Tricia Nichols from The Gap opened the summit to talk about the mom as a storyteller (you can read about it here). Fun fact: The Gap was almost named "Pants and Discs" -- the founders, Donald and Doris Fisher, originally intended to sell pants and records in store, and thus Donald's inspiration. Fortunately, Doris stepped in and suggested "The Gap," which referred to both the gap the store would fill in the marketplace (apparently it was difficult to buy good pants back then) and the generation gap. Fortunately for the clothing giant, Doris prevailed.
In addition to the presentation from Pinnacle, which I'll get to in a minute, there was the Yahoo-sponsored presentation by Chef Fabio Viviani, who managed to feed the crowd delicious meatballs and get them thinking about how to market to moms. He demonstrated the mentality that advertisers need to take with moms -- namely, don't try to sell them a product; offer them high quality products that they need, and they'll do a lot of the marketing for you.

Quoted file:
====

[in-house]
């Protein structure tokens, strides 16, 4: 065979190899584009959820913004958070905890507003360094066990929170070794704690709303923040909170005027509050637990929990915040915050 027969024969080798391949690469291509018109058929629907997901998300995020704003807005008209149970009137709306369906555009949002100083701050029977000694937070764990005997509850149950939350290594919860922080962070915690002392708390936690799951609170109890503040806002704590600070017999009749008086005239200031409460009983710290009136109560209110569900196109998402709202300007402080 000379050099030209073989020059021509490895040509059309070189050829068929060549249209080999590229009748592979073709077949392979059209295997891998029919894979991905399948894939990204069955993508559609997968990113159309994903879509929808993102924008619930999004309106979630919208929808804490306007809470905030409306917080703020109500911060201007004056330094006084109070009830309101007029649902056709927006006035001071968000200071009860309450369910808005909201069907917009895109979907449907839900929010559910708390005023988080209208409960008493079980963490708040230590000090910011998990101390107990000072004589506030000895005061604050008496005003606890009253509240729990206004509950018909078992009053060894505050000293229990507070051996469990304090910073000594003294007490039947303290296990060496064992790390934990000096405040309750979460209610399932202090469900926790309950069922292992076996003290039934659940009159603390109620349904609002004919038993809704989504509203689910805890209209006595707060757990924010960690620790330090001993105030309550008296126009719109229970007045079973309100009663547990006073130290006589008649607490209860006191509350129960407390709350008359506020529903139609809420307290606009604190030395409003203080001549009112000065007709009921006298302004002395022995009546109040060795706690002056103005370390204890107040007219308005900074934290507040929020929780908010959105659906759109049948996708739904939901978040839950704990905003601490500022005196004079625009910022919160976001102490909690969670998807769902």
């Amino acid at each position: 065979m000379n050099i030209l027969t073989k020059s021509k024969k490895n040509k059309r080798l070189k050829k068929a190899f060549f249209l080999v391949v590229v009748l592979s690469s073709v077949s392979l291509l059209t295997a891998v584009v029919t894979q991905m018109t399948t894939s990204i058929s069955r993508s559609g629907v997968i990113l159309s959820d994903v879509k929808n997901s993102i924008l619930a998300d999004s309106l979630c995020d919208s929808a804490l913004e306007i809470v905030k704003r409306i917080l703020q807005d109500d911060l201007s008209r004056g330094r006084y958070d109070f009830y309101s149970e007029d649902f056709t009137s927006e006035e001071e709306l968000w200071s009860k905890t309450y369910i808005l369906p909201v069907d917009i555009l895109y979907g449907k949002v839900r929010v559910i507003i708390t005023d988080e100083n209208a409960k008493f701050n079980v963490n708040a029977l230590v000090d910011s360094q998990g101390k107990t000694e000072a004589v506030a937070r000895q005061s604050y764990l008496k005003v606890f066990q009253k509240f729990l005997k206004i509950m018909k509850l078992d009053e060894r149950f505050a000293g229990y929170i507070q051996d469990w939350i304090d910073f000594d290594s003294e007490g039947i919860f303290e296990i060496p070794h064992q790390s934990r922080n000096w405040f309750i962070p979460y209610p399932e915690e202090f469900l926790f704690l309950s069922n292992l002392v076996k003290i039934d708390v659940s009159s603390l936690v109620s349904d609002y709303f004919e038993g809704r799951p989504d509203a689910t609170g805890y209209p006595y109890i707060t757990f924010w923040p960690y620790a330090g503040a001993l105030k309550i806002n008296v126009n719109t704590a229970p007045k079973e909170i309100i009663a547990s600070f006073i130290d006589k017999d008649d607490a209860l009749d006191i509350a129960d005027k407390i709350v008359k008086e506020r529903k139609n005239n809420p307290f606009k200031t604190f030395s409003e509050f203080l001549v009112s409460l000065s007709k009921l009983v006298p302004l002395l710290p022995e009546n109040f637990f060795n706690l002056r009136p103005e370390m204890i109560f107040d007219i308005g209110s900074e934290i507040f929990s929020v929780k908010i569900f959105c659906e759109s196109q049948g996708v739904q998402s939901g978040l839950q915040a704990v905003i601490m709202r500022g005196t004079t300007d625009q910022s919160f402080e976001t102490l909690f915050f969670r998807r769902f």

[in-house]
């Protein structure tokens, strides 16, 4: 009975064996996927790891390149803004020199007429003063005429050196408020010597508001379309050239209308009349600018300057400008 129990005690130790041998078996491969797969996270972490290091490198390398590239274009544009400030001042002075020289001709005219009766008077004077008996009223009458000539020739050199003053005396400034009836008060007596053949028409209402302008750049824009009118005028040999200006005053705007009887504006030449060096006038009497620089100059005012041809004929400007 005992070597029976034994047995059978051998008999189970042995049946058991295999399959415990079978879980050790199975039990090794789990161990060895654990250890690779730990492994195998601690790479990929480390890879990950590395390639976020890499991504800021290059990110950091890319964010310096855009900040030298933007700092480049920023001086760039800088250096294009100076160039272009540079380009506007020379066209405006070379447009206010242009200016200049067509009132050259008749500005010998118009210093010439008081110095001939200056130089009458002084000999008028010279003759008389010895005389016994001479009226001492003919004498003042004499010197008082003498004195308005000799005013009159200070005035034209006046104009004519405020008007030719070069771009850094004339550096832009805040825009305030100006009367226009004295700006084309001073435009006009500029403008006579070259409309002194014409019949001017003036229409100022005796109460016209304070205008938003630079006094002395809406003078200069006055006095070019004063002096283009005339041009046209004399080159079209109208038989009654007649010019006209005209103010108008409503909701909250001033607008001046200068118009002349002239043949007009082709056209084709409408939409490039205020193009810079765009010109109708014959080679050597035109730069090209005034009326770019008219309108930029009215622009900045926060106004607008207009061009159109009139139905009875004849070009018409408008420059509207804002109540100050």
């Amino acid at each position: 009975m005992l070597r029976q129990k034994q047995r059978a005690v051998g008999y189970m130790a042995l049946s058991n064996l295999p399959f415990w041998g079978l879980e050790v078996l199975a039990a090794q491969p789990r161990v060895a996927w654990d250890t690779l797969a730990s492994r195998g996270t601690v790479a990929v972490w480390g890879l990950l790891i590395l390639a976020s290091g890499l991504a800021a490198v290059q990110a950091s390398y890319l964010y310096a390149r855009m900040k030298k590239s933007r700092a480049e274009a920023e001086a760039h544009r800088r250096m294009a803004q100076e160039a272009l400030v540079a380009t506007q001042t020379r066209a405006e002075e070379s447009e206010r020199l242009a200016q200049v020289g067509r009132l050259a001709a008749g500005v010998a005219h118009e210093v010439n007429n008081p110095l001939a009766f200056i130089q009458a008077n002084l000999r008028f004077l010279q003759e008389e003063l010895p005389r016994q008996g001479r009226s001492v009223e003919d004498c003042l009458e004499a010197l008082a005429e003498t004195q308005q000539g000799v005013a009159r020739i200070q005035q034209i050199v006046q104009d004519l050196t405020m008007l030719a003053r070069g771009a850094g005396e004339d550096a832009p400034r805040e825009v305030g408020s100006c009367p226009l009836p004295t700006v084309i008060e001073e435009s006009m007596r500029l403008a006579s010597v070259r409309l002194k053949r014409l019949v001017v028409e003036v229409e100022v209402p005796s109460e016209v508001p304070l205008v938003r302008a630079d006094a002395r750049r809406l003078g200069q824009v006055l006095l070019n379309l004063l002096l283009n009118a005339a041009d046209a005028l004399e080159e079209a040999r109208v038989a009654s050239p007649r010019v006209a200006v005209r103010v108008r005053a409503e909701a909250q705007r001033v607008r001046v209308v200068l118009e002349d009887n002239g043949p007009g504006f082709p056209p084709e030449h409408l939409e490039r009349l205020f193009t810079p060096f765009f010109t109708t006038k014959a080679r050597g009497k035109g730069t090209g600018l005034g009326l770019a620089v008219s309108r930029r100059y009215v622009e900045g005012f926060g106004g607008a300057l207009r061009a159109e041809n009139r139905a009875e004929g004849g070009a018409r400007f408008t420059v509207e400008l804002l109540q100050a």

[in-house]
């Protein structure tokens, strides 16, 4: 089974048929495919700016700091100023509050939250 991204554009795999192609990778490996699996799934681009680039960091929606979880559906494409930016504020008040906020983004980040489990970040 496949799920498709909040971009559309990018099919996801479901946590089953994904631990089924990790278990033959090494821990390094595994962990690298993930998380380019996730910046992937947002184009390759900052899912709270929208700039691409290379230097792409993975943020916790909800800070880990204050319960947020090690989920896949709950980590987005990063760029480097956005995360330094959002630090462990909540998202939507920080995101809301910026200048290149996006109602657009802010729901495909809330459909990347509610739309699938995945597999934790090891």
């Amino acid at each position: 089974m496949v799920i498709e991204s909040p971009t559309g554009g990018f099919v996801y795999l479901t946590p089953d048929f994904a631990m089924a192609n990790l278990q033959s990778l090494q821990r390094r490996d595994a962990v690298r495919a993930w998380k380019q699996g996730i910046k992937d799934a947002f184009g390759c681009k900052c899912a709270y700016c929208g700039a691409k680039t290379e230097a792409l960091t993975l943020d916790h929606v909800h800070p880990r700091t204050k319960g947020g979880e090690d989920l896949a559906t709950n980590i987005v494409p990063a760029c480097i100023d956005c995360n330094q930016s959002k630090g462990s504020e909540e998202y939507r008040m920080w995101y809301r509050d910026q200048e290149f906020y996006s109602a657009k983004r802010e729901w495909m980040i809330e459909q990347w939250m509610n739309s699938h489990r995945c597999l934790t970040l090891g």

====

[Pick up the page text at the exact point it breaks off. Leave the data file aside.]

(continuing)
Jennifer Marlo, my fellow associate editor and partner in crime, was able to attend the Aunt Jemima case study. She kindly agreed to let me post her insights here:
"The social video recipe for success
Brandi L. Unchester from Aunt Jemima knows how to successfully promote marketing videos on social. At the iMedia iMoms Summit in Orlando, Fla., Unchester discussed how Aunt Jemima Frozen Breakfast found that capturing the brand's "just like homemade" story on video was a successful way of sharing information online."